“On the safety end it’s very simple. Women are concerned for their safety in ways men never consider,” says Aurora Townsend, the Chief Marketing Officer and founder of Planet Theta, a virtual reality dating app. Could VR take some of the safety risk away?
“I’m not suggesting that we are always replacing dates with VR dates, but I do think it’s a great idea to have a few VR dates before meeting in person, she says, adding, “And if your date doesn’t throw up any red flags and the interaction feels good then maybe you can decide it’s worth getting out of your sweatpants to actually meet in person… I still think a lot of women are going to text their location to a friend for safety and have a bug-out plan, but I think a lot less women are going to need it as they start using VR as a tool to filter out who they should meet in person.”
The perils of dating– especially online- are many, and Townsend thinks that VR can address some of them, in addition to allowing users to hang out in an enchanted forest and meet others from anywhere in the world. “Theta means rebirth and so Planet Theta will be a rebirth of dating culture,” she says, adding that online dating apps have “run their course.”
“People are ready for a way to date that pushes personal interaction and chemistry back to the forefront of dating while still benefiting from the convenience that technology provides,” says Townsend, an avid PC and board gamer who has also recently become a licensed airplane pilot. It’s safe to say she knows something about technology and trying new stuff.
So how is it different than any other app? On Planet Theta, users don’t swipe on profiles and then initiate contact. Instead, they are matched for mini dates based on interests and can only see each other’s profiles or message after that. Townsend says, “This formula for dating is far more effective at matchmaking because you minimize the amount of time you spend with people that you don’t click with.” She compares it to going to a bar to meet people, but with the safety and comfort of being at home.
She says that in addition to finding matches, people can use the app for long-distance dating. Her brother, for example, is in a long-distance relationship, “so when he and his boyfriend are not in the same city, they do VR dates every week,” she says. “A bonus to having him working with us is his constant reporting on what works and doesn’t work for a VR date.”
Townsend is also confident that having a woman at the helm of the project will be instrumental to making Theta safer for all types of people. The VR industry (and tech in general) are overwhelmingly male dominated. Researchers have found that because of that, many facets of VR– even down to headset design– end up being sexist.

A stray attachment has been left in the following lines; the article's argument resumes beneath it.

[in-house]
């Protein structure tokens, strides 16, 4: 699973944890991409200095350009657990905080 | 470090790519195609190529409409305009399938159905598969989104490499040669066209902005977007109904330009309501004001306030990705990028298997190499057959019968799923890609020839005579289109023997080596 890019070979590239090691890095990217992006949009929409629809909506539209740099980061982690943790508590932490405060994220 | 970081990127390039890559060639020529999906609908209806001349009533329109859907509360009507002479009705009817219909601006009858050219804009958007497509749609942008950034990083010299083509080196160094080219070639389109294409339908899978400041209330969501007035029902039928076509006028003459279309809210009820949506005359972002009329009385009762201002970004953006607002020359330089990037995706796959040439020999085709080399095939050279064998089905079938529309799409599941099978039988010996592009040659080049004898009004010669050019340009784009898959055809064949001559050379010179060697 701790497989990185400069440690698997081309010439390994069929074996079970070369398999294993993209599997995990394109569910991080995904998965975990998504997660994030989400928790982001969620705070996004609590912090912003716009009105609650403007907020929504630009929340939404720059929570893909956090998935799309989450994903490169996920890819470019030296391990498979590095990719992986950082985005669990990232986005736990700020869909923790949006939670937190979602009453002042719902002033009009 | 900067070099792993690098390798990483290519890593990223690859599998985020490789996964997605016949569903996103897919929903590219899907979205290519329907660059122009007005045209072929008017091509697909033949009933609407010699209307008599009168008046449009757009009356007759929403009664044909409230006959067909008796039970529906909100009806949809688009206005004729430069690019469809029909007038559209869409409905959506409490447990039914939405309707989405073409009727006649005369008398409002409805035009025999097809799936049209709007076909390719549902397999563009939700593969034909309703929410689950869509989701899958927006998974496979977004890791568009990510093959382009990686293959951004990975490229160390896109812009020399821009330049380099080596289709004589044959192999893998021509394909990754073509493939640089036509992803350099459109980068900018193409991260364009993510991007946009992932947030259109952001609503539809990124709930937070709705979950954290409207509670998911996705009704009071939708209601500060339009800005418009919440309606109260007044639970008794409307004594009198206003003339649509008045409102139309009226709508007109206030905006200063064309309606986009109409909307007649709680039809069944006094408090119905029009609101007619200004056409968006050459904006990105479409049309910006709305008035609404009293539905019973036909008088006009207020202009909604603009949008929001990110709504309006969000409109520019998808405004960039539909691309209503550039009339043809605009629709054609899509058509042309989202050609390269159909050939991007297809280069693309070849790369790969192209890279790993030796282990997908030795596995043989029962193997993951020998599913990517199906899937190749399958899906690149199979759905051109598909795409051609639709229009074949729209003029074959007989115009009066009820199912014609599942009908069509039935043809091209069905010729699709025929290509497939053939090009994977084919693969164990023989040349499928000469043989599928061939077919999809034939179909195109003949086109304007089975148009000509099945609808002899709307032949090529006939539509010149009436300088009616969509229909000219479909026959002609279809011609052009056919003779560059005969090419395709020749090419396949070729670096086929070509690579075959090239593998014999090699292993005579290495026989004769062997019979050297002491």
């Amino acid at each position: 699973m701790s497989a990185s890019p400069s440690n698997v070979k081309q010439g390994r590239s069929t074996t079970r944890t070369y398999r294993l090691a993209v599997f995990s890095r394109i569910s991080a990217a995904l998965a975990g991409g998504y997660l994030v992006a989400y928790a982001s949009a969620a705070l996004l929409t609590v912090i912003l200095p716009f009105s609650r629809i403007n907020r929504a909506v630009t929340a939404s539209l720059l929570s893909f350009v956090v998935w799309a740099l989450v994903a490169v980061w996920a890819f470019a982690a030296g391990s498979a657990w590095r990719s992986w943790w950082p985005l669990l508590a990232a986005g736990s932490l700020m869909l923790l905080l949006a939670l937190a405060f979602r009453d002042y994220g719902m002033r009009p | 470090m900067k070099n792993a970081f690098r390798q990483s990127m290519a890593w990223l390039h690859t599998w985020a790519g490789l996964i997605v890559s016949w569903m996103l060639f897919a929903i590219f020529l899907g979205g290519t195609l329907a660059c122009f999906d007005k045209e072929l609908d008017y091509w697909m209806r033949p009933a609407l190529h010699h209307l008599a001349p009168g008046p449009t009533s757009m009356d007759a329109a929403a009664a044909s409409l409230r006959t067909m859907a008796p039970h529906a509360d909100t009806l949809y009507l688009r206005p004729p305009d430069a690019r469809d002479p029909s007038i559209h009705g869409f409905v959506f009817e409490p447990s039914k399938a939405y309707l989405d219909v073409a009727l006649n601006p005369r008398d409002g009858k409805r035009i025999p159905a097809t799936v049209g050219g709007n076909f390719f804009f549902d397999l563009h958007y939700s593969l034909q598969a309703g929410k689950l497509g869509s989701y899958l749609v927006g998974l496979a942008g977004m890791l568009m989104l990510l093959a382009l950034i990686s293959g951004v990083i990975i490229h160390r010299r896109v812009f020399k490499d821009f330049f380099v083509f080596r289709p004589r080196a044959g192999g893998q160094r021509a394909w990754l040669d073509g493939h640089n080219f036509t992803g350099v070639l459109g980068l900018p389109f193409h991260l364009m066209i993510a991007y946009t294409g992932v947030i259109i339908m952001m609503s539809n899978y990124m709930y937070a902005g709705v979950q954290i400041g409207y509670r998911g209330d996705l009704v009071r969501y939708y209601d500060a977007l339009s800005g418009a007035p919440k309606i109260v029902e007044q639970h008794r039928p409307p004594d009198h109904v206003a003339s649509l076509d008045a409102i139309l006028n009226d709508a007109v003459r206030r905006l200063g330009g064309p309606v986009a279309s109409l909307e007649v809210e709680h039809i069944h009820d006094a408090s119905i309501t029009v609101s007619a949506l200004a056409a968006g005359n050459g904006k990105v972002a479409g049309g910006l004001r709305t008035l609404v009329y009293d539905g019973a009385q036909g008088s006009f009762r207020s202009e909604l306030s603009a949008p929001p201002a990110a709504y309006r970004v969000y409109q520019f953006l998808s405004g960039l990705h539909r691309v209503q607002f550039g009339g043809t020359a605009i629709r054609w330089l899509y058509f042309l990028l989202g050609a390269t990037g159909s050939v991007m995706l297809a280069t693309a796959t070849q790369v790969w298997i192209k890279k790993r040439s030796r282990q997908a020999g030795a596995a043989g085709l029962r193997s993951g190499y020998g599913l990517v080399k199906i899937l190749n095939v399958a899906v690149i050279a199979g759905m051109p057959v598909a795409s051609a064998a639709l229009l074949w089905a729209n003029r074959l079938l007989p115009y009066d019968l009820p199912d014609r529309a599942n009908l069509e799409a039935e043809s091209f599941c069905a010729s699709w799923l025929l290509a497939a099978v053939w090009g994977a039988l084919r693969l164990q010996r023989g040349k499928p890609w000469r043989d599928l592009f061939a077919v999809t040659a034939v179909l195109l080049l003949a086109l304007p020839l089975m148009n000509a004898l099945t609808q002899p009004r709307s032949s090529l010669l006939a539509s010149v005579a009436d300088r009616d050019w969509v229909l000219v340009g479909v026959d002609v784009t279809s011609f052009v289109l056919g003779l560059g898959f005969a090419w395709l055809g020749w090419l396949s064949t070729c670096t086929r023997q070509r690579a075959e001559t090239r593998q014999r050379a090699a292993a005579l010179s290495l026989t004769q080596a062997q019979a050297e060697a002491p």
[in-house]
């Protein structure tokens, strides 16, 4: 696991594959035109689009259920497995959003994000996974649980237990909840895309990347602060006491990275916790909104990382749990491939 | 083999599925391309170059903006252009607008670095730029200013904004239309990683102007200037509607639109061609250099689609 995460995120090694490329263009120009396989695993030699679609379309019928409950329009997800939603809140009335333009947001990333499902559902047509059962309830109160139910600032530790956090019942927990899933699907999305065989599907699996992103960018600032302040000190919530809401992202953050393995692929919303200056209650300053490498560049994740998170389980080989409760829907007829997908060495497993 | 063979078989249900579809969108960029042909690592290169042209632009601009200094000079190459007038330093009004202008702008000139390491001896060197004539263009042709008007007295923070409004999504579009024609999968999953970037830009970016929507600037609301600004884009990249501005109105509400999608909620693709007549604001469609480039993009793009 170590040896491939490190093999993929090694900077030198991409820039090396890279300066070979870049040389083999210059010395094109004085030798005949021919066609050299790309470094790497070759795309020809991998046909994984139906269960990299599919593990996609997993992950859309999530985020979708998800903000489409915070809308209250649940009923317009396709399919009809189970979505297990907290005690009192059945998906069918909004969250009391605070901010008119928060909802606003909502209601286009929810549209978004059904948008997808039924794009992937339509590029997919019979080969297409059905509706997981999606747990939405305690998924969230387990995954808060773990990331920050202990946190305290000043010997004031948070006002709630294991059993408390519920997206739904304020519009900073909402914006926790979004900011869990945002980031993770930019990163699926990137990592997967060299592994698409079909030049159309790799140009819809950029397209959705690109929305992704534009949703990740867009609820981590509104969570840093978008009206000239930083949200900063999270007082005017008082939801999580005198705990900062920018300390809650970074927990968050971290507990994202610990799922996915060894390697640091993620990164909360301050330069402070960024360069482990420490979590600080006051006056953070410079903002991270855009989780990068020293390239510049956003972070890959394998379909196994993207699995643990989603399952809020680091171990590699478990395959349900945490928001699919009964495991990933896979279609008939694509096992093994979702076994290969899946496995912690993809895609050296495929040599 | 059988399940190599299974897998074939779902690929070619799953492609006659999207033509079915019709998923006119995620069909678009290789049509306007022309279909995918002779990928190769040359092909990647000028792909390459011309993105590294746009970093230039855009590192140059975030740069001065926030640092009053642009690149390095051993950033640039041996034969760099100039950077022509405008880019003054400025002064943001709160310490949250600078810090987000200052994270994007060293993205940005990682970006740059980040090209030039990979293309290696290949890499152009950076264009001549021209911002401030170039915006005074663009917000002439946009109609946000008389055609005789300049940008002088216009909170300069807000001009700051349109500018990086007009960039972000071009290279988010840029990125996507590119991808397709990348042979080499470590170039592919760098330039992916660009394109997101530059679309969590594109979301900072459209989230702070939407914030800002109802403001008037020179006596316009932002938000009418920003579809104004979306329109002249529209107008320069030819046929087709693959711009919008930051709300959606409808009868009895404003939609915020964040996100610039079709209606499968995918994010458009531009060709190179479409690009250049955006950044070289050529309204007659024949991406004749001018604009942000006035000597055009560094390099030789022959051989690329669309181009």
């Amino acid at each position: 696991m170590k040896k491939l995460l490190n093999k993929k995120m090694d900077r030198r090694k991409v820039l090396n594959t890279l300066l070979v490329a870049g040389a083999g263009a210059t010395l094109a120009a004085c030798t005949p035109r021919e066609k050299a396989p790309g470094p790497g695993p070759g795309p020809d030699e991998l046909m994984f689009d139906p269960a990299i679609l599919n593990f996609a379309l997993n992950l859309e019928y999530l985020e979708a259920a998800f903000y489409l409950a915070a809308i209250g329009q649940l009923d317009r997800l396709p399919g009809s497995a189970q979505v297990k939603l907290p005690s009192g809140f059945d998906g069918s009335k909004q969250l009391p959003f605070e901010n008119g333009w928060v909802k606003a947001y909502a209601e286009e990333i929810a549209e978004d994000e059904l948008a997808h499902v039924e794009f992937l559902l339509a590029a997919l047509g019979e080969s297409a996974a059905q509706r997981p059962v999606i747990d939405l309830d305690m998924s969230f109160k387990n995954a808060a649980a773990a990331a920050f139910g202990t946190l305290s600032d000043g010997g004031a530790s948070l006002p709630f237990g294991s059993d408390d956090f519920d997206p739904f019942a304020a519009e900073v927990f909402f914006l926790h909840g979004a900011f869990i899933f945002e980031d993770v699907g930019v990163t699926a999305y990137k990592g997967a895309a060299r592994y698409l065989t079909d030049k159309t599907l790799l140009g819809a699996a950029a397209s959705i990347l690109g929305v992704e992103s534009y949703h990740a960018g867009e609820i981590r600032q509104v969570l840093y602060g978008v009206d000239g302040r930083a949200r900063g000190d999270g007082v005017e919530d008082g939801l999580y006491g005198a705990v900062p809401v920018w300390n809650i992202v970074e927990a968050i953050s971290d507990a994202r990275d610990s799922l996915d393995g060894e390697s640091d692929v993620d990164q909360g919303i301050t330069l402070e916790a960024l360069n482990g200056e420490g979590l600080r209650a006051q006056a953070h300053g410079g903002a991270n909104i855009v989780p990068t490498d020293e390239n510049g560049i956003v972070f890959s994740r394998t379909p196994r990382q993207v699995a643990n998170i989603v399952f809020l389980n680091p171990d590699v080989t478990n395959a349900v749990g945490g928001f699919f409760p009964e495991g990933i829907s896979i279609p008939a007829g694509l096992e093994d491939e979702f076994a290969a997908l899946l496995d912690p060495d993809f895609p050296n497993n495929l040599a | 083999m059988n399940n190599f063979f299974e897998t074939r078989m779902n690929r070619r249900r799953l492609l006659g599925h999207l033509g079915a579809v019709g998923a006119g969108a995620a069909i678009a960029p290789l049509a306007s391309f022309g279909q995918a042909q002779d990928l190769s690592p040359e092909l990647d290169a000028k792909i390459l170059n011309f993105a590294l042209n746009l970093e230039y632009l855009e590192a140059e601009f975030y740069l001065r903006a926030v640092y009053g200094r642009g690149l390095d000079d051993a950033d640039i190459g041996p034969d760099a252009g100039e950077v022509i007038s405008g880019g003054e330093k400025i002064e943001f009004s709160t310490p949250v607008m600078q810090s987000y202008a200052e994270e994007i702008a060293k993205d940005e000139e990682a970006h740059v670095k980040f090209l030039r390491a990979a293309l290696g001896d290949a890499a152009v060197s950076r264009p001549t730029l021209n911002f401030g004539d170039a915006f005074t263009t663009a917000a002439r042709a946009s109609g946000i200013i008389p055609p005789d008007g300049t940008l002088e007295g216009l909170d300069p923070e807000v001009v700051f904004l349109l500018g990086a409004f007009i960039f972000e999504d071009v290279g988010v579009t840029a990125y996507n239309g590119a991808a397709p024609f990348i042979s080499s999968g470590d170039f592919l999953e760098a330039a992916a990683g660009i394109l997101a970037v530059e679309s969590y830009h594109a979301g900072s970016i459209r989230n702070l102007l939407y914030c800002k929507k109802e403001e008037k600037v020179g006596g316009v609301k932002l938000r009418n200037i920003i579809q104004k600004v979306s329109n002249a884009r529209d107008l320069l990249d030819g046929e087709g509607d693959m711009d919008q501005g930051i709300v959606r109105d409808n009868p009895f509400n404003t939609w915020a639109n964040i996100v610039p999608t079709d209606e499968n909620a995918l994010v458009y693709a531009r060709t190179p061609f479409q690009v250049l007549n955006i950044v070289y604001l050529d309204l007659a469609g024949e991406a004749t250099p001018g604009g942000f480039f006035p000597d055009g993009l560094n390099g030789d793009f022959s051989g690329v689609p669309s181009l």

“A woman’s voice in this industry is absolutely necessary,” she says, adding that men often *think* they are addressing safety concerns but fail to do so effectively. “The bottom line is if you don’t see anyone present in the room that looks like the people that the decision is being made for, it’s probably not the best decision.”
Many tech companies have struggled to make VR spaces inclusive and safe. While some tech reporters have expressed hopes that VR might be used to help build empathy and to challenge racism and sexism, others are concerned that we’ll just be “interacting with stereotypes” and confirming gender-based assumptions.
Facebook’s Metaverse has already earned a reputation for having a groping problem, as well as reports of sexual harassment, bullying and even virtual rape. So far, the company has responded with victim-blaming solutions about what users should have done to prevent the assaults. The problem is not isolated to VR, but simply a more immersive and potentially psychologically dangerous version of the issues that exist in conventional online spaces.
How does Theta address these issues? While many virtual spaces have the option to turn on ‘bubbles’ that prevent people from entering your space, Theta has a more nuanced approach. “Personal space bubbles are built into Planet Theta, and only diminish with a certain amount of time around other users. Ours aren’t just an on/off switch, but a reflection on how far your relationship has progressed.”
According to Townsend, Planet Theta is for everyone, but it’s garnered some surprising followings. “In our closed betas around 40% of our turnout has been part of the LGBT+ communities. We’ve also had interest from conservative religious communities who like that VR allows people to date in a way that respects their religious guidelines on how to date before marriage.”